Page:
It is clear that QE has encouraged issuers to enter primary markets. Most notably, there has been a rise in debut non-financial BBB rated issuers looking to capitalise on ECB largesse. Since the beginning of the ECB’s public sector purchase programme (PSPP) in March 2015, which predated the CSPP, the size of the BBB non-financial sector has grown from €450bn to €755bn, with around €200bn originating from debut issuers as shown in Figure 2.
Figure 2: Factors behind the increase in size of the Euro BBB non-financial market since the end of 2013 (EUR billion)
Source: BofA Merrill Lynch Global Research. Non-financial bonds only. 31 December 2013 to 30 June 2018. Fallen angels (bonds downgraded to sub-investment grade), Reverse Yankees (bonds issued by US companies in EUR)

Additionally, the programme is viewed as having contributed to freeing up bank balance sheet capacity as some issuers have shifted their funding away from bank loans and towards bond issuance through the capital markets. With the ECB set to halt further asset purchases at the end of 2018, should we be worried about another major central bank stepping back from further asset purchases and would the withdrawal of QE lead to a reversal of its benefits?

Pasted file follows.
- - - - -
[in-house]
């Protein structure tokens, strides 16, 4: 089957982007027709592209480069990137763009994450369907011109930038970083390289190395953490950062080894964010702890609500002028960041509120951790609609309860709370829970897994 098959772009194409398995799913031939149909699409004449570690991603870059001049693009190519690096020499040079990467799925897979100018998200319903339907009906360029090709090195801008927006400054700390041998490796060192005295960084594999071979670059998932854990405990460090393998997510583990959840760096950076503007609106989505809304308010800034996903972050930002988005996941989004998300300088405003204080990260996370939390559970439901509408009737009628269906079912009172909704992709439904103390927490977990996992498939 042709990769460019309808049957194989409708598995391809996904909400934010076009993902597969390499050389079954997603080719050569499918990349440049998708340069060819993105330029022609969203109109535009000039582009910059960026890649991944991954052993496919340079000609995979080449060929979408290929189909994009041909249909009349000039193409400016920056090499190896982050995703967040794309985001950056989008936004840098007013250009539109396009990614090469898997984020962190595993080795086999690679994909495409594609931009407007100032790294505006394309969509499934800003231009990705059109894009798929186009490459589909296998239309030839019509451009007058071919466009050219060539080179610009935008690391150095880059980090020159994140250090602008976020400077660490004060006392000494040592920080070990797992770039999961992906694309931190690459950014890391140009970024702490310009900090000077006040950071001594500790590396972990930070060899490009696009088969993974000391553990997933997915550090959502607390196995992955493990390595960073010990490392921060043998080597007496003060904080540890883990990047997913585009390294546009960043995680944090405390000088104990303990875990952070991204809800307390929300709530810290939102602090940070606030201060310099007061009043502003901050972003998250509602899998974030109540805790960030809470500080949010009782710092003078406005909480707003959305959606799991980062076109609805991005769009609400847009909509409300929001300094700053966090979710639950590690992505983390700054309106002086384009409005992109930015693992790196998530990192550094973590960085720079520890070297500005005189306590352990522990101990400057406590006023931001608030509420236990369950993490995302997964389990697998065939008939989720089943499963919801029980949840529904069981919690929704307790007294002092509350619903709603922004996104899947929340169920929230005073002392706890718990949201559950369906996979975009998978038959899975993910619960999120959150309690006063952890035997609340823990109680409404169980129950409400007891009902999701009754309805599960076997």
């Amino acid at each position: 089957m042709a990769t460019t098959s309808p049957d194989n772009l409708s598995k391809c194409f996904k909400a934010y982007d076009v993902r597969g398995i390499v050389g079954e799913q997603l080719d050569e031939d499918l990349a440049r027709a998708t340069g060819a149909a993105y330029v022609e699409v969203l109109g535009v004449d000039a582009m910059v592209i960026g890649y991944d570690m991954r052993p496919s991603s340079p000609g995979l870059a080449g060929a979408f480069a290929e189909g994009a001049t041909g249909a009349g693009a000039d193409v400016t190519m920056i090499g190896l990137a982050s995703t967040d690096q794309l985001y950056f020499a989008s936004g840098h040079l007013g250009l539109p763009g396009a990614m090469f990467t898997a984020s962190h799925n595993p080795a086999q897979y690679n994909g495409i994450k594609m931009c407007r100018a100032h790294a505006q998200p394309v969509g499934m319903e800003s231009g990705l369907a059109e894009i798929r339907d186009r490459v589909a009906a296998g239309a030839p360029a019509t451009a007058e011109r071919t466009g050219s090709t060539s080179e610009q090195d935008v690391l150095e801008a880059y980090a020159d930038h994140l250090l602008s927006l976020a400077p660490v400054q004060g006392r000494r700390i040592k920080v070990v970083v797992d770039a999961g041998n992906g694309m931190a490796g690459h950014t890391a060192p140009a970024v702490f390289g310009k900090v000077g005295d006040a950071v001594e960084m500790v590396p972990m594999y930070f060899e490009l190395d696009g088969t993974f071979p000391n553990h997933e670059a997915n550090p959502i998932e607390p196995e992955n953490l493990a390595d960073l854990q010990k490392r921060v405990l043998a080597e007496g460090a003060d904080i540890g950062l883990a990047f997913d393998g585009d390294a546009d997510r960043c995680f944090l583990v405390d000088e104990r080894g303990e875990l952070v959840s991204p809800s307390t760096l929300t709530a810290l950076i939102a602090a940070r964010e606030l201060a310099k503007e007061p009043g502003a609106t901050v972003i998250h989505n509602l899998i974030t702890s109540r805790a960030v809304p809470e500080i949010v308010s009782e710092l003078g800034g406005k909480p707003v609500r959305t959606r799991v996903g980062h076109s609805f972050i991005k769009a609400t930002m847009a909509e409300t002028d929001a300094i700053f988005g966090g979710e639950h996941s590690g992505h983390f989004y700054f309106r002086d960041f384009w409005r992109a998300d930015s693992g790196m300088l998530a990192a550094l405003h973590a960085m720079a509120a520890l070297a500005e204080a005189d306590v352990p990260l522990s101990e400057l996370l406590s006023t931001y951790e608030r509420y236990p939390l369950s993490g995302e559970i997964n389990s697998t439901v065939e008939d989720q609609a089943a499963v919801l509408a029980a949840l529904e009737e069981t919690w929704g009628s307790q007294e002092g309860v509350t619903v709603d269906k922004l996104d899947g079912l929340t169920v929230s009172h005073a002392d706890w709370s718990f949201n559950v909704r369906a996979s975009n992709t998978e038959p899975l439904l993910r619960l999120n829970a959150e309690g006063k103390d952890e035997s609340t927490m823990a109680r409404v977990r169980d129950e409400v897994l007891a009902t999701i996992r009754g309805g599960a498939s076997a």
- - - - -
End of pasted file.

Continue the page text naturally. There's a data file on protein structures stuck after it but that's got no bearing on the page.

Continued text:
First mover advantage
It may or may not be instructive to look at the US. The US Federal Reserve (Fed) has taken the first move in actually reversing quantitative easing. Since September 2017, as bonds mature, it is no longer rolling this over into new purchases and is gradually shrinking its balance sheet. Interestingly, the impact on credit markets has been muted as the reduction in the Fed’s balance sheet has not corresponded with poor US high yield bond performance (see Figure 3).
Figure 3: Central bank net purchases and US high yield total return

Source: Bloomberg Intelligence, US high yield = ICE BofAML US High Yield Total Return in USD.  Figures beyond August 2018 are estimates and may vary.

However it is difficult to read too much into this relationship given that the period also coincided with President Trump’s tax cuts and fiscal expansion in the US, low supply over 2018 and a recent stabilisation in US high yield flows.
More telling may be events elsewhere. Fed tightening has contributed to a stronger US dollar, which together with LIBOR stress, has led to a surge in volatility. Problems have flared up in several emerging market countries and European sovereign risk has re-emerged in Italy and Eastern Europe. So far these shocks have not been systemic but the frequency of these risk events is no accident. It is a symptom of tightening liquidity combined with rich credit valuations.
Can markets survive the withdrawal of QE? That depends on whether the patient – the global economy – is now sufficiently strong to stand on its own without the medicine the central banks have been dispensing.

The next article in this series looks at potential shocks to corporate earnings.

These are the views of the author at the time of publication and may differ from the views of other individuals/teams at Janus Henderson Investors. Any securities, funds, sectors and indices mentioned within this article do not constitute or form part of any offer or solicitation to buy or sell them.